There are several factors required to be proven for the Court to grant bail in a criminal offence. Bail is governed by the Bail Act 1977, however changes to this Act have been introduced in recent years and operate as Bail Amendment (Stage 1) Act 2017 and Bail Amendment (Stage 2) Act 2017. The changes to the Bail Act now provide higher threshold for bail to be granted.
When deciding whether to grant bail, the bail decision maker will always consider the seriousness of the offence, the criminal history of the accused and whether the accused was on bail or parole at the time of the offence.
Bail will be refused for offences such as murder, treason, aggravated home invasion and aggravated carjacking. There is also a presumption against bail for other offences such as rape, kidnapping, intentionally causing injury and many more.
If you have been arrested and held by police for an offence, you are deemed to be in custody.
With less serious offences, the police may release you on bail and you will be instructed to appear before the Court at a later date. The main condition of bail in less serious offences is that you will attend the Court date to be tried for the offence.
However, for more serious criminal offences, you may be held in custody and brought before a Court to decide whether bail should be granted or refused. The police will arrange for you to attend before a bail justice as soon as possible and you may present your bail application.
It is crucial to obtain legal advice as soon as possible for your case. This is in your best interest for you to receive the best outcome for your case, especially if you have been refused bail by police and are required to submit a bail application to the Court.
If you have been released from custody by police, you will be required to attend the Court date provided to proceed with the matter; this is the main condition of your bail.
Often, police will impose additional conditions on your bail such as staying away from certain locations or venues, living at a particular residential address, and any other conditions deemed necessary.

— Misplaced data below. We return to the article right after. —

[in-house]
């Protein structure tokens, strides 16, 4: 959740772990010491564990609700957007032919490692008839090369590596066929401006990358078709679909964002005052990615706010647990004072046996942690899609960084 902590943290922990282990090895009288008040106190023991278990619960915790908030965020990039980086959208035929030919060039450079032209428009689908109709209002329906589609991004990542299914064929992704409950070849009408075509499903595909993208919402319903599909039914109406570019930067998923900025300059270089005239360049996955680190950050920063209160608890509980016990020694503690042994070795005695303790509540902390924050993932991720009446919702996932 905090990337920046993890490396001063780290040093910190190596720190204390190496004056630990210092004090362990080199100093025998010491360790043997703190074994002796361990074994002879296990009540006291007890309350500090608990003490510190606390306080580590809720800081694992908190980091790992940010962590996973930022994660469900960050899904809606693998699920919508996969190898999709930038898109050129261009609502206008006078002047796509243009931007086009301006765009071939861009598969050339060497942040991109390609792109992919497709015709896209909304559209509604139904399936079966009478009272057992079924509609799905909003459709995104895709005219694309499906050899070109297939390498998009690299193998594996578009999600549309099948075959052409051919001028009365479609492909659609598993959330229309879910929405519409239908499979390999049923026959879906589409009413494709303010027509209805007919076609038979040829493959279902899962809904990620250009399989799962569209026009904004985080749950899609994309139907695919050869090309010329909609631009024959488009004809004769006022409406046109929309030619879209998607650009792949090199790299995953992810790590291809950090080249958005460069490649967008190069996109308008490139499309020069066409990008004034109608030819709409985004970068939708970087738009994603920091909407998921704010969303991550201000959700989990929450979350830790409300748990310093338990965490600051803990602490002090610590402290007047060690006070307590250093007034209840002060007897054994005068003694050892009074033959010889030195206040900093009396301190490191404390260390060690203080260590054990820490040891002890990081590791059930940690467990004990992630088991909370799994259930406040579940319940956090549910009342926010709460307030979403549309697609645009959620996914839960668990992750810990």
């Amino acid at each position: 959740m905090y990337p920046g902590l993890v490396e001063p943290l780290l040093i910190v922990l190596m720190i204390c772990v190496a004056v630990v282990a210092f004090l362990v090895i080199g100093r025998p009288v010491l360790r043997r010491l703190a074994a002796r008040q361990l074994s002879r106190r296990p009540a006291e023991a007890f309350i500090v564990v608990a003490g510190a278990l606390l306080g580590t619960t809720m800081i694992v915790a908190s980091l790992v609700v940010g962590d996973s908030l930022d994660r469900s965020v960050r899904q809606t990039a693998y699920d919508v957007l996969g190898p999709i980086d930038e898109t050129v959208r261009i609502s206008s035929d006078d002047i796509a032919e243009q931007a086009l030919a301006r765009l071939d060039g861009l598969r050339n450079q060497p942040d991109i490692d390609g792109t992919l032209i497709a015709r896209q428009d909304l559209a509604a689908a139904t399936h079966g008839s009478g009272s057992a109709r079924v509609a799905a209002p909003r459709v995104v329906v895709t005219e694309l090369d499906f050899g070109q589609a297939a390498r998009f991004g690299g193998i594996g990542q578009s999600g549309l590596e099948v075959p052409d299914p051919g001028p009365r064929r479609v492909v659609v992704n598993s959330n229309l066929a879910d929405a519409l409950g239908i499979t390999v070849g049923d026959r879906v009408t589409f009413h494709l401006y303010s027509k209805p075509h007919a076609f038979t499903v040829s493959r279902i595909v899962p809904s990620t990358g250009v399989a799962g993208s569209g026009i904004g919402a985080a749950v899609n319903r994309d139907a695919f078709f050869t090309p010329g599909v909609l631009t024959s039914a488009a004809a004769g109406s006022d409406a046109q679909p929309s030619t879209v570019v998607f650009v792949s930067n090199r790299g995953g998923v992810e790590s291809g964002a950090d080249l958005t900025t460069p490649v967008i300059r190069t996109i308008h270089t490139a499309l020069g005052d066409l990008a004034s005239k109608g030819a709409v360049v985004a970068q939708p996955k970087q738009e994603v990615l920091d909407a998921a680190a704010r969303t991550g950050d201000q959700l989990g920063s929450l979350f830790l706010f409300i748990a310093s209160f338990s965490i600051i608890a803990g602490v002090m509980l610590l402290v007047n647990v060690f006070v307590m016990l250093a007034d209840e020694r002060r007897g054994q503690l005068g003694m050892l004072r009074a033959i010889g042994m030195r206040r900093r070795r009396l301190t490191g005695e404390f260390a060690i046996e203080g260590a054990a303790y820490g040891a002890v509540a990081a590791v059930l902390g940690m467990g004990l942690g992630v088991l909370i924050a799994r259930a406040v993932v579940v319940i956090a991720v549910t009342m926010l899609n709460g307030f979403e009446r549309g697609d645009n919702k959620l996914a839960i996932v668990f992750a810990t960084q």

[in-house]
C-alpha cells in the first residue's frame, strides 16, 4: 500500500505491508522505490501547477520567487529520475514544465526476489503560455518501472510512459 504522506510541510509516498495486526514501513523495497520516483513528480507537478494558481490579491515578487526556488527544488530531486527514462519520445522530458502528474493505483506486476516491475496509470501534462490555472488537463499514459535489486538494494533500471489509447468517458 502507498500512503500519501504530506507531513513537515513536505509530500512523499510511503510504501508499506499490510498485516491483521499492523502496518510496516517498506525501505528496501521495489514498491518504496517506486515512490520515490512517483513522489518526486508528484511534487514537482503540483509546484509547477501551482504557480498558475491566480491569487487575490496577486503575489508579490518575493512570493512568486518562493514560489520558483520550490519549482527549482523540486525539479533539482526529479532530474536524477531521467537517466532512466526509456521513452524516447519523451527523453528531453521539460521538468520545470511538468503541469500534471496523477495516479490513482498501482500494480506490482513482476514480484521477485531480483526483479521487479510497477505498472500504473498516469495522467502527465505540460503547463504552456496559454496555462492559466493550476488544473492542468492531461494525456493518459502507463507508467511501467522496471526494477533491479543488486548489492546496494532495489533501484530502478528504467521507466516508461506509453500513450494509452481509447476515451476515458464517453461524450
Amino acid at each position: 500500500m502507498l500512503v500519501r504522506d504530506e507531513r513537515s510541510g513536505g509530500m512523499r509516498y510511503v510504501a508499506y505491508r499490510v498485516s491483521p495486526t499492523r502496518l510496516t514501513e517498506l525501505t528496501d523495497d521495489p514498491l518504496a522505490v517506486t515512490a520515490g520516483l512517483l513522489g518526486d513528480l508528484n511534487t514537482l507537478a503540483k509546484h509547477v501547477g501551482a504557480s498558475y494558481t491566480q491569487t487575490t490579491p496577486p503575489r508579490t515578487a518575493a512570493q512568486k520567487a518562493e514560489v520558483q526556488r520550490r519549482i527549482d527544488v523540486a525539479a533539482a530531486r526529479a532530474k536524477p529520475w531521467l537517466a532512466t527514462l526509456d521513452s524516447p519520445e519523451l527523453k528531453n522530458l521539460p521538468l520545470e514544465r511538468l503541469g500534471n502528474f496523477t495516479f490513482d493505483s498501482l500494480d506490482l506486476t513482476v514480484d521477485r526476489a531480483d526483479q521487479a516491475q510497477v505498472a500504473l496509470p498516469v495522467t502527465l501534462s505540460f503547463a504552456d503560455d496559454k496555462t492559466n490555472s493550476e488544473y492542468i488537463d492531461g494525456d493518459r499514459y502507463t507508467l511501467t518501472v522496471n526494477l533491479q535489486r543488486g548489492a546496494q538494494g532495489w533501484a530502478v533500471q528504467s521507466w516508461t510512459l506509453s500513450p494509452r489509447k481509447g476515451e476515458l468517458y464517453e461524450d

For other very minor offences, police will often order a small monetary deposit be made as security for paying any penalty imposed for the offence.
If the police have not granted you bail after your arrest, you will be remanded in custody and directed to a bail justice to present a bail application. It is strongly advised to have a legal representative present your bail application as they will be familiar with the rules, requirements, defences, and etiquette in front of the bail justice.
It will need to be proven to the bail justice that you will not be an unacceptable risk if you were to be granted bail. However, a person must be refused bail if the bail decision maker is satisfied that there is a risk of:
The bail justice’s decision will be based on the nature of the offence, your character, your past criminal history, and other circumstances. The burden will lie on the prosecution to give evidence to the bail justice as to why bail should not be granted.
Depending on the category of your offence, you will need to show either exceptional circumstances to be granted bail or compelling reasons to be granted bail. Your legal representative will present the argument according to the offence you have been charged.
If bail is granted, bail decision makers must impose conditions on bail that will reduce the likelihood that the accused will endanger the safety of others, commit an offence while on bail, obstruct the course of justice, or fail to comply with the conditions of bail.
You will be obligated to adhere to the terms of your bail. If you breach any conditions of your bail, you will be charged for such unless reasonable excuse for your breach is proven. Conditions of your bail may include reporting to a police station regularly, staying away from certain locations or venues, and surrendering your passport. The bail decision maker may also impose a condition that you deposit a sum of money, which will act as a surety.
Additionally, if you are granted bail you must enter into a written undertaking to surrender into custody. This means you will be under a duty to attend Court for the hearing or trial, and should you fail to attend, you will have committed an offence with a maximum penalty of up to 12 months’ imprisonment.